You are here:

Institutional Change for Improving Accessibility in the Design and Delivery of Distance Learning--The Role of Faculty Accessibility Specialists at the Open University
ARTICLE

, , ,

Open Learning Volume 30, Number 1, ISSN 0268-0513

Abstract

The Open University (OU) has an established infrastructure for supporting disabled students. Historically, the thrust of this has focused on providing accessible adjustments post-production. In 2012, the OU implemented securing greater accessibility (SeGA) to raise awareness and bring about an institutional change to curriculum design so that the needs of all students, including disabled students, are taken into account from the outset of module design and production. A core component of SeGA is the introduction of faculty accessibility specialists (AS). This case study discusses the successes and challenges for AS in motivating and supporting production teams in the adoption of inclusive anticipatory practices to make new curriculum accessible. It also outlines the process of reasonable adjustment during presentation. It shows how collaborative working between AS has helped standardise design and production processes for accessibility, principles with wider relevance for supporting disabled students in other higher education institutions.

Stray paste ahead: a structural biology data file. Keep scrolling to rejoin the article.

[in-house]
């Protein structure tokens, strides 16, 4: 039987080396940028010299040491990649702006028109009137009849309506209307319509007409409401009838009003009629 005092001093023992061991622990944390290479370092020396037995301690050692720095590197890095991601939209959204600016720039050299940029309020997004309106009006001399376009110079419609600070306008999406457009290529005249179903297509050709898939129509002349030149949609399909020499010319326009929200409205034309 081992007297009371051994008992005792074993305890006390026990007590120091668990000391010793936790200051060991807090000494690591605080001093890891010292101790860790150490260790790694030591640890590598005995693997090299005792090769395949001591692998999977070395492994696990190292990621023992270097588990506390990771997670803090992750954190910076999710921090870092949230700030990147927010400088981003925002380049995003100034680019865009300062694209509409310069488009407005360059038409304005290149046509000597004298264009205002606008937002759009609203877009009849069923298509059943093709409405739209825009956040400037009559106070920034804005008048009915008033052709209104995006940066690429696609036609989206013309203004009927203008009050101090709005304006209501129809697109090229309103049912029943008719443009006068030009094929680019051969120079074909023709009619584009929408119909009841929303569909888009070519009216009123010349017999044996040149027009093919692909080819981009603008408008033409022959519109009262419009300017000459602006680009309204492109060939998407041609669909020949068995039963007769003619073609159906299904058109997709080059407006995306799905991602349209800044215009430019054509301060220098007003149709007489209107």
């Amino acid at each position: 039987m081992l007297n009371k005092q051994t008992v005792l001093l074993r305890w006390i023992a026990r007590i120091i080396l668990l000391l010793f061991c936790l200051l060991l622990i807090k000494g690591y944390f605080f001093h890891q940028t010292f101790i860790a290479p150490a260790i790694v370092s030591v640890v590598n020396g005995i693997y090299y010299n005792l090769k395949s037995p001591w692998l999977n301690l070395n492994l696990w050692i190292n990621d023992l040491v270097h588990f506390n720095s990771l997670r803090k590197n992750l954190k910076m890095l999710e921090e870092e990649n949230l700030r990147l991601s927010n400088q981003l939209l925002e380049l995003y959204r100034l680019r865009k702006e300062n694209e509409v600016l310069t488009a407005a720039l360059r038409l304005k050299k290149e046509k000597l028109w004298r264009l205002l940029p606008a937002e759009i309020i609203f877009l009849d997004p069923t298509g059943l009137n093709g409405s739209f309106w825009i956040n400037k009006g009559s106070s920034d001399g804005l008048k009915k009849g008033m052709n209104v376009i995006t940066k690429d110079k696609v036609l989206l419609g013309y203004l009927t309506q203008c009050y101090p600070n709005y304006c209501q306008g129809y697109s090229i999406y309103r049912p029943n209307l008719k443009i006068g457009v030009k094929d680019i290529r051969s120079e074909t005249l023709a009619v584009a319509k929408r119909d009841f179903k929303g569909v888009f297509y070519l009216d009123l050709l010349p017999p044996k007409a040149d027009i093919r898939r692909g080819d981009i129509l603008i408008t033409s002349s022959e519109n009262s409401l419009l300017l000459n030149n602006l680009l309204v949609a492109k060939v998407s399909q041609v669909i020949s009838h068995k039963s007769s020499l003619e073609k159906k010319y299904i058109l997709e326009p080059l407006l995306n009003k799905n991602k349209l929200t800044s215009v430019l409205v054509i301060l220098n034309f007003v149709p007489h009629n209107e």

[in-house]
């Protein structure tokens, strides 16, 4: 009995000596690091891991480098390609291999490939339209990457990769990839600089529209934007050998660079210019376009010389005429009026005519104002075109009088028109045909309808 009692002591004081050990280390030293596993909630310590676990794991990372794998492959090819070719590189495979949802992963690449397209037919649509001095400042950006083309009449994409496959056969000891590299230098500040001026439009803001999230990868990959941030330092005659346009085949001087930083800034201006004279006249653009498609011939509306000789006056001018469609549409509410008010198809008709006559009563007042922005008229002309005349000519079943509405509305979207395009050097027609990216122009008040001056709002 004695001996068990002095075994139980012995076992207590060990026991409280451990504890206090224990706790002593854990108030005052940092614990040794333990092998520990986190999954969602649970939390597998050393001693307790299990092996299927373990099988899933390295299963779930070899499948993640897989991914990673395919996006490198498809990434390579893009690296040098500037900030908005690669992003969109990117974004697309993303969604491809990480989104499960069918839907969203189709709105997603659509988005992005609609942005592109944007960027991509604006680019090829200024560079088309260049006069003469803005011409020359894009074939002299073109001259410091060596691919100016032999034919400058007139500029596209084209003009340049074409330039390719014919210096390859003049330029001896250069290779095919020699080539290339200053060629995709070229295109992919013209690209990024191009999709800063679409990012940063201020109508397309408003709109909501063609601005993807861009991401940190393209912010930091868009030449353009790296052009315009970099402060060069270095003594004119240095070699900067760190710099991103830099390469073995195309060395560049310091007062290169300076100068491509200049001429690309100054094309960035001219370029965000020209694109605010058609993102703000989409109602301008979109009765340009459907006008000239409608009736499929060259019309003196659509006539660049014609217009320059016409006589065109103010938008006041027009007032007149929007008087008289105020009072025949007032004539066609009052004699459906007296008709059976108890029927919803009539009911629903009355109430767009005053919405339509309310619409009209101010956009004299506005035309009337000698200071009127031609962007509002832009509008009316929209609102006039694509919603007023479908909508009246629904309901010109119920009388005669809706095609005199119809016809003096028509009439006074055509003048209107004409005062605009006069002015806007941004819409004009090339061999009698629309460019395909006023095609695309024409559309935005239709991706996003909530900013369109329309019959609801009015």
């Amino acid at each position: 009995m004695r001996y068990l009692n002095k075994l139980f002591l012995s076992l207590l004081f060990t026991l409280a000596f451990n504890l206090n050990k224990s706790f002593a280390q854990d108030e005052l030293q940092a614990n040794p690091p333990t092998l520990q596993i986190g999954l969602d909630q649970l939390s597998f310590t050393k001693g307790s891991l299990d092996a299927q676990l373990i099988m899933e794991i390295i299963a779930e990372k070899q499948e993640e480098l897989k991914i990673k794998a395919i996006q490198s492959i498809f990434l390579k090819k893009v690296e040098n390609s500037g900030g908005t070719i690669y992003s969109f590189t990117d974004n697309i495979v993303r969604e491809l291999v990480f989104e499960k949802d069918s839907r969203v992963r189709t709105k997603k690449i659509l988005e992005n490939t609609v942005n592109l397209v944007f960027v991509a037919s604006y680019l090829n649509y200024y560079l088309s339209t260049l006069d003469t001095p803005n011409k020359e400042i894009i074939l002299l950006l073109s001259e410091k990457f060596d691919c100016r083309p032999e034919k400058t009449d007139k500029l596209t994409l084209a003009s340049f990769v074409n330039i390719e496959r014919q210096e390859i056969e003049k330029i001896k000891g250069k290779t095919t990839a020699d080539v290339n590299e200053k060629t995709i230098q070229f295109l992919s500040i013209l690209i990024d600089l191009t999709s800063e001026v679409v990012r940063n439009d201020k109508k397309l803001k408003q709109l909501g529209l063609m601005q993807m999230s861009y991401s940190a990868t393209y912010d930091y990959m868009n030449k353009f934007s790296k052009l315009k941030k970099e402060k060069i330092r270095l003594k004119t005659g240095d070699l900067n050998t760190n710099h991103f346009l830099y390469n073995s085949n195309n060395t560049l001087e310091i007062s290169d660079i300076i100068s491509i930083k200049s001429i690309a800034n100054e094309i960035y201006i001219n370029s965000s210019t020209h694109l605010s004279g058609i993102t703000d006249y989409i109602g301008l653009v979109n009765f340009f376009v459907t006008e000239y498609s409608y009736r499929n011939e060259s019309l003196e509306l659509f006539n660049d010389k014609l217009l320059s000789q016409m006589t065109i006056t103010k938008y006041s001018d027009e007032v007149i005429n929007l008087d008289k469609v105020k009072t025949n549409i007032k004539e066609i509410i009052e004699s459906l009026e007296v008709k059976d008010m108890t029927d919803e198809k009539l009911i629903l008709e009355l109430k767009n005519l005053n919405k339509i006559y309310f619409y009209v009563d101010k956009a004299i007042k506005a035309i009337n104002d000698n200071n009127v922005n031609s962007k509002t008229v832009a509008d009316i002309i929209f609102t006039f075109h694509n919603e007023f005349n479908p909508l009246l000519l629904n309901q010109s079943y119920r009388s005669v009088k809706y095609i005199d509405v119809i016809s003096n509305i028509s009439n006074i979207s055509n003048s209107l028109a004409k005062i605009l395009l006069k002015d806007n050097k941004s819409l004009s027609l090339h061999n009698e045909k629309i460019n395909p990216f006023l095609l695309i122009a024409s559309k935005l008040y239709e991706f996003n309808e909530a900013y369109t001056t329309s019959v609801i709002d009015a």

Citation

Slater, R., Pearson, V.K., Warren, J.P. & Forbes, T. (2015). Institutional Change for Improving Accessibility in the Design and Delivery of Distance Learning--The Role of Faculty Accessibility Specialists at the Open University. Open Learning, 30(1), 6-20. Retrieved September 27, 2020 from .

This record was imported from ERIC on November 3, 2015. [Original Record]

ERIC is sponsored by the Institute of Education Sciences (IES) of the U.S. Department of Education.

Copyright for this record is held by the content creator. For more details see ERIC's copyright policy.

Keywords